Why migrant apprehensions on the US-Mexico border exceeded 2 million in one year for the first time

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More than two million migrants were apprehended at the US-Mexico border in the past year, a record number that is of political concern to the Biden administration.

According to new figures from the United States Customs and Border Protection (CBP), the number of 2.15 million arrests represents a 24% increase from the previous year.

Statistics show that the number of migrants from Venezuela, Nicaragua and Cuba increased dramatically, while the number of those from Mexico and the Northern Triangle of Central America – El Salvador, Guatemala and Honduras – decreased.

In a statement, CBP Commissioner Chris Magnus said “failed communist regimes” were “driving a new wave of migration” across the border.

Experts point to other reasons that may explain the increase, including a large number of repeat crossings and persistent economic problems related to the pandemic in Latin America.

The growing number of immigrants at the border represents a contentious issue in US politics, just ahead of the midterm elections in November.

The opposition has criticized President Joe Biden and other Democrats for the increase, at the same time that there has been growing tension between the White House and some Republican state governments, over the way migrants are being transported by bus or plane to Democratic-run areas, such as New York and Washington DC

Why was a record number reached?

The number of migrants arriving at the border increased dramatically after Biden took office in late January 2021.

Experts point to a number of reasons for the increase, including environmental disasters and economic problems in El Salvador, Honduras and Guatemala. In other cases – such as Cuba, Nicaragua and Venezuela – economic problems have been aggravated by political repression.

“There’s a level of desperation that we haven’t seen before,” said Adam Isacson, a migration and border expert at the Washington Office on Latin America. “And there are people coming from countries that haven’t sent immigrants in significant numbers in the past, largely due to a lack of economic opportunity. The smugglers take advantage of that.”

Many of the migrants are now seeking asylum, a process that was severely restricted by the Donald Trump administration.

Where are the migrants from?

Migrants from Mexico and Central America’s Northern Triangle countries continue to make up the bulk of the total, with Mexicans alone accounting for about 744,000 of the apprehensions over the past year.

However, the August figures from CBP show changes in migration patterns. The number of Mexicans, Salvadorans, Guatemalans and Hondurans fell 43% compared to August 2021. The numbers of Cubans, Nicaraguans and Venezuelans, on the other hand, have risen 175% in the same period.

Together, these three nationalities account for about 494,000 migrant apprehensions this year.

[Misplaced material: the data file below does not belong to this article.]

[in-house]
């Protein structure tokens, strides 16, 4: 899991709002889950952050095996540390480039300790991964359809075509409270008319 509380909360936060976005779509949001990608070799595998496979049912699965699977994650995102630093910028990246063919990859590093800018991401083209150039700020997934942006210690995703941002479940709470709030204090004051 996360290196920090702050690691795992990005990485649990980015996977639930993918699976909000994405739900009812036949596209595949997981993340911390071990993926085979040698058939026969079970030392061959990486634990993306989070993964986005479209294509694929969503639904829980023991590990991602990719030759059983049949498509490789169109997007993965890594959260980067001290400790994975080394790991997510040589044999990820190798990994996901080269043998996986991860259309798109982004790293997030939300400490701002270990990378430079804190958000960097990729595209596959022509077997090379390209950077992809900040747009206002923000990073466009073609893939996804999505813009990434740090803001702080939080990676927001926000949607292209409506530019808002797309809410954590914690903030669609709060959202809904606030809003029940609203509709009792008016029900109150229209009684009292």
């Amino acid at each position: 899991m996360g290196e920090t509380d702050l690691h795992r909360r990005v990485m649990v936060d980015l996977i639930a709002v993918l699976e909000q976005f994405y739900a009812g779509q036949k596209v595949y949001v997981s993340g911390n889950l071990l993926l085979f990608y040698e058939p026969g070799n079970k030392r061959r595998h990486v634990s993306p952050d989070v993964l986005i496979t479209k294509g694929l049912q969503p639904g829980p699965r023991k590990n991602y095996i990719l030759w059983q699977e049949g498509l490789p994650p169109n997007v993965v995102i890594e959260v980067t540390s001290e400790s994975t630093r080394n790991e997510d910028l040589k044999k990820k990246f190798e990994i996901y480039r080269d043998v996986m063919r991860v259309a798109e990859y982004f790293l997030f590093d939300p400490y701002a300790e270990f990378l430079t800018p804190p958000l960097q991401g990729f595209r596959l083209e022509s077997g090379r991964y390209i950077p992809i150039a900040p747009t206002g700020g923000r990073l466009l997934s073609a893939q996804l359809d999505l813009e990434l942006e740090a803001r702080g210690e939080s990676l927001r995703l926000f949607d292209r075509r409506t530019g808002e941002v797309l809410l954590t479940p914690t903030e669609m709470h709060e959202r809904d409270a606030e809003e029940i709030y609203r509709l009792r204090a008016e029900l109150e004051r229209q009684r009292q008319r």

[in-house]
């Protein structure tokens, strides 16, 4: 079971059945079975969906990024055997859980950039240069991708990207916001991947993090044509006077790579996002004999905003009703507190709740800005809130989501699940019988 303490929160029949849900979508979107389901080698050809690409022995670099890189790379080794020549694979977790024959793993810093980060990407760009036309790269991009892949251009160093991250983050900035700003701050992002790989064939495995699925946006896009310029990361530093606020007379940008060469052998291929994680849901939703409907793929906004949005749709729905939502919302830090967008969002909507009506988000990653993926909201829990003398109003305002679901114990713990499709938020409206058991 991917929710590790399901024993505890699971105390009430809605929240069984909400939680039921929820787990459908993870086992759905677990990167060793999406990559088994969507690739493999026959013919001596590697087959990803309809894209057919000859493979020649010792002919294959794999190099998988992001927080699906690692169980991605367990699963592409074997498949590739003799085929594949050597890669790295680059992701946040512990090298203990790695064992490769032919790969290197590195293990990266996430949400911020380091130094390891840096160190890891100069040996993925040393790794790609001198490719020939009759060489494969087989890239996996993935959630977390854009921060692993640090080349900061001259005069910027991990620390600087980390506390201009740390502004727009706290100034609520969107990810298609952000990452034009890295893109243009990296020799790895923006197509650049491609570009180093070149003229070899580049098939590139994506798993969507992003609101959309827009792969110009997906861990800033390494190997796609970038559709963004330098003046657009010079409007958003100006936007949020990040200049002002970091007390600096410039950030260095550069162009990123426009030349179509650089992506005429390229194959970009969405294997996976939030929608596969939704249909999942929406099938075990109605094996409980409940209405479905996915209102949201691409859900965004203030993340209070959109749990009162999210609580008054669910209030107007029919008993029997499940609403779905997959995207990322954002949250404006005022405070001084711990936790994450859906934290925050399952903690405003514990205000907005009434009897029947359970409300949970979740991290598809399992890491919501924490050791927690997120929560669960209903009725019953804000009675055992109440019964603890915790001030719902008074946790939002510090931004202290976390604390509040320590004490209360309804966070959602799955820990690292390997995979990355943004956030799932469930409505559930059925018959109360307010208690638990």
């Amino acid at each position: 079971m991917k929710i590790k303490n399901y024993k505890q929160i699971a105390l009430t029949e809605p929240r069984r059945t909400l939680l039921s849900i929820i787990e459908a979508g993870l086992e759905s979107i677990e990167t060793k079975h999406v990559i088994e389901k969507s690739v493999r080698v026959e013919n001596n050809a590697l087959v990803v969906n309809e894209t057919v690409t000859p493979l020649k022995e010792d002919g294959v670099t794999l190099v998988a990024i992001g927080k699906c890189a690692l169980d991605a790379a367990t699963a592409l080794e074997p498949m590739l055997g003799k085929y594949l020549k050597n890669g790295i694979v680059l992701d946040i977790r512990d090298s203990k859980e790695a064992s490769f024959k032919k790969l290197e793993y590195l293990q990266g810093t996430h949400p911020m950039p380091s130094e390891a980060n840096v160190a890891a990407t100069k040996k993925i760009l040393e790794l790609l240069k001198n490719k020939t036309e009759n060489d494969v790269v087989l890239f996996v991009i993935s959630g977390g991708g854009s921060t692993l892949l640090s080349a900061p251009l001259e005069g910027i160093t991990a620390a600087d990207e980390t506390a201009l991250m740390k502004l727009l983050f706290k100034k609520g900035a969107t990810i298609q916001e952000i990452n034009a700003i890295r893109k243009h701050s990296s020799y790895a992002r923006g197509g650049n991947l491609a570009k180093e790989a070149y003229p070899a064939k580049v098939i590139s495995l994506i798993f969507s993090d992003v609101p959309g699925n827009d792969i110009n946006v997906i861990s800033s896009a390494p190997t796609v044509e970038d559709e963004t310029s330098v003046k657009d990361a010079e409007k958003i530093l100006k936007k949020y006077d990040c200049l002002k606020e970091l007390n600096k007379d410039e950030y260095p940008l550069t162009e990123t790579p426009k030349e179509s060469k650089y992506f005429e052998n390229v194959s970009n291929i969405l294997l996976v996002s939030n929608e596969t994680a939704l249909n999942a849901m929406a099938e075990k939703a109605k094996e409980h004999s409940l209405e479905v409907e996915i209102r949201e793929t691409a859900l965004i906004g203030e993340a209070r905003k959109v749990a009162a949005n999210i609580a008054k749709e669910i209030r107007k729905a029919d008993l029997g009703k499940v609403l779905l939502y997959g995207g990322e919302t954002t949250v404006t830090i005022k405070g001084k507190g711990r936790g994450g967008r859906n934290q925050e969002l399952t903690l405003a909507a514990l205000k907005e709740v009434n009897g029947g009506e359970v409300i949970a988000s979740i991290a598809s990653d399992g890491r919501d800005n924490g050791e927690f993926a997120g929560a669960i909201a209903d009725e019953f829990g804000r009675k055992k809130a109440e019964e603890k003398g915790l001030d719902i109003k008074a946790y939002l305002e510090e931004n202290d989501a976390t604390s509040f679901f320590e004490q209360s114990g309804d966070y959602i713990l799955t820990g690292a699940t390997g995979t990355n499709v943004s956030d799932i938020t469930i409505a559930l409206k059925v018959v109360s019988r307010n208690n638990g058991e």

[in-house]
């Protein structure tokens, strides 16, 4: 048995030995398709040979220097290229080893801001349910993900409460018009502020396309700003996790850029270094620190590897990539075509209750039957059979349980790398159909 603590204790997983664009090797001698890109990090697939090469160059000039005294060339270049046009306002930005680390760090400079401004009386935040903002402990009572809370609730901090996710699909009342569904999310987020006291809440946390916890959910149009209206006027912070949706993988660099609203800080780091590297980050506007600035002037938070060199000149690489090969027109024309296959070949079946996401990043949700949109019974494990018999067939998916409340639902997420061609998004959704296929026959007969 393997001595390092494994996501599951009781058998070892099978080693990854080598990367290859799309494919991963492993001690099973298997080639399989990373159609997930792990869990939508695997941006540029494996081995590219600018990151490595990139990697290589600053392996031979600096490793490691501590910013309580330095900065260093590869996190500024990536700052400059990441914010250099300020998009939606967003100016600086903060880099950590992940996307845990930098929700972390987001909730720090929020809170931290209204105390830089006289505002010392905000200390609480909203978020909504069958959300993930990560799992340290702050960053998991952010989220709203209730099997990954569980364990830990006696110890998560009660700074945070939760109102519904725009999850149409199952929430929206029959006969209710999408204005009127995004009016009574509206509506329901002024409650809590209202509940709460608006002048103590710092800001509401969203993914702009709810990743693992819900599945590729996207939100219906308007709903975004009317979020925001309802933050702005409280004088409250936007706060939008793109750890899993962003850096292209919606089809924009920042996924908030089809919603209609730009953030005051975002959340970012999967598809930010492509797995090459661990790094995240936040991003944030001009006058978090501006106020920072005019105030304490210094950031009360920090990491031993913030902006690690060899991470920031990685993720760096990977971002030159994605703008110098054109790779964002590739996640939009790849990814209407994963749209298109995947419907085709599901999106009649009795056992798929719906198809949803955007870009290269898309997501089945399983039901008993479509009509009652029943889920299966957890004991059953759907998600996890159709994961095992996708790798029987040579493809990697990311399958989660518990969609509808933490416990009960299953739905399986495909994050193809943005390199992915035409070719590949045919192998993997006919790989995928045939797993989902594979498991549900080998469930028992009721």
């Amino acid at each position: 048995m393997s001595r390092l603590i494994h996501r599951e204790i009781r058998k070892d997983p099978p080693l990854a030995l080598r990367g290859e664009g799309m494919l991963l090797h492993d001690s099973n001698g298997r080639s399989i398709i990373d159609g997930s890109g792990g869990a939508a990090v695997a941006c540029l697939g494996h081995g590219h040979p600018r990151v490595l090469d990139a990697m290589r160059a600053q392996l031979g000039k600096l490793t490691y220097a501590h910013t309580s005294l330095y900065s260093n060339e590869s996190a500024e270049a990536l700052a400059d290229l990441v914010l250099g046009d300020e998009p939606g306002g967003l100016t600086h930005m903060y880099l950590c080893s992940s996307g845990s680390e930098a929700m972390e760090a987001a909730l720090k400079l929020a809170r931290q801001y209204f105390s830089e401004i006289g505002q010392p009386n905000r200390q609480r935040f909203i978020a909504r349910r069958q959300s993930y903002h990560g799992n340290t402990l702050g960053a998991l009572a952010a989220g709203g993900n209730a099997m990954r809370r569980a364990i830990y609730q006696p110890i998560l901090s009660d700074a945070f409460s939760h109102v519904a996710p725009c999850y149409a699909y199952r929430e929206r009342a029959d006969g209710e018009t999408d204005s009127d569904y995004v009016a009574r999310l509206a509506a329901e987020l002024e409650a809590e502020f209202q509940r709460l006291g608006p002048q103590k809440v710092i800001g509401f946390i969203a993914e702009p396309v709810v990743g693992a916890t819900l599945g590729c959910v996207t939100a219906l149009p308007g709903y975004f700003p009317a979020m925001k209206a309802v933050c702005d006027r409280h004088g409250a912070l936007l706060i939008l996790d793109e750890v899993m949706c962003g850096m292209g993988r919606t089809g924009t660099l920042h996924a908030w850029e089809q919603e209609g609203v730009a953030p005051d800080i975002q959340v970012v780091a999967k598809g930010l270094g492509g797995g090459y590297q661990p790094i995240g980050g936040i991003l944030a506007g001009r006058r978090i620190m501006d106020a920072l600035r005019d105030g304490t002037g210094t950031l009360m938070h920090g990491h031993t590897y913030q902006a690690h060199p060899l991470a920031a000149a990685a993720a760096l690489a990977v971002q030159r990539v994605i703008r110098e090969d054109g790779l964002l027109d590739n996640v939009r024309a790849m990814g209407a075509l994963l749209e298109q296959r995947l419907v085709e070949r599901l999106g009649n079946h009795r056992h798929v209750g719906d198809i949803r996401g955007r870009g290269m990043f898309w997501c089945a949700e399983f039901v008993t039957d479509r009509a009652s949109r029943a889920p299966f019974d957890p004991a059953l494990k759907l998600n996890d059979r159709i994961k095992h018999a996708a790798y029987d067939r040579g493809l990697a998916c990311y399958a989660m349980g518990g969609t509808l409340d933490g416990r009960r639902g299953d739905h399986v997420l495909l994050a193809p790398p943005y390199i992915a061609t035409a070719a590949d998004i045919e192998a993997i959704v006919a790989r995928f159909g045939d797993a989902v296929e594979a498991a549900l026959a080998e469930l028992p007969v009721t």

Ariel Ruiz, a policy expert at the Washington, DC-based Migration Policy Institute, noted that links between these countries are also contributing to the increases.

Cuba, for example, has lost much of the aid it received from Venezuela before the pandemic, which has increased its economic difficulties.

While Nicaragua’s decision last year to eliminate visa requirements for Cubans means they now have a starting point to begin their journey from Central America to the US.

The lack of diplomatic relations between the US and these nations means that they cannot be repatriated to their home countries.

Biden, for his part, has said that sending migrants back to Cuba, Venezuela or Nicaragua “is not rational” and that he is working with Mexico and other countries to “stop the flow.”

Migrants detained at the border

Getty Images
Environmental disasters and economic problems are some of the reasons behind the increase.

The Trump policy that is still in force

Since taking office, Biden has upheld a controversial Trump-era policy that allows officials to automatically expel undocumented immigrants seeking to enter the country, without enforcing the laws and protections migrants normally have.

The policy, known as , was originally intended to prevent the spread of covid-19 in migrant detention facilities.

On Monday, CBP said that “the high number of removals during the pandemic has contributed to an increased number of migrants making multiple attempts to cross the border.”

Isacson said the policy leads to statistical “distortions.”

Migrants in Washington DC

Reuters
Migrants in Washington DC on July 30 after arriving by bus from Texas.

A headache for Biden

The rising numbers of immigrants represent a growing political problem for the Biden administration, particularly with the midterm elections looming.

Three Republican-controlled states — Texas, Arizona and Florida — have announced initiatives to move immigrants into Democratic-led states, sometimes leaving them in high-profile places like the luxurious island of Martha’s Vineyard in Massachusetts, or near the residence of Vice President Kamala Harris in Washington.

Officials in these states have argued that the tactic is intended to mitigate the impact of migration flows on local communities.

Florida Gov. Ron DeSantis, for example, who in early September began bringing immigrants to Massachusetts, said that “by the time even a small fraction of what those border towns deal with every day arrives at their front door , they [los demócratas] they have a sudden madness.”

The issue of migrants at the border is likely to have an impact at the polls. A recent poll by US public radio NPR, for example, found that immigration was a top election issue, after inflation, for 20% of Republican voters, compared to 1% of Democrats.


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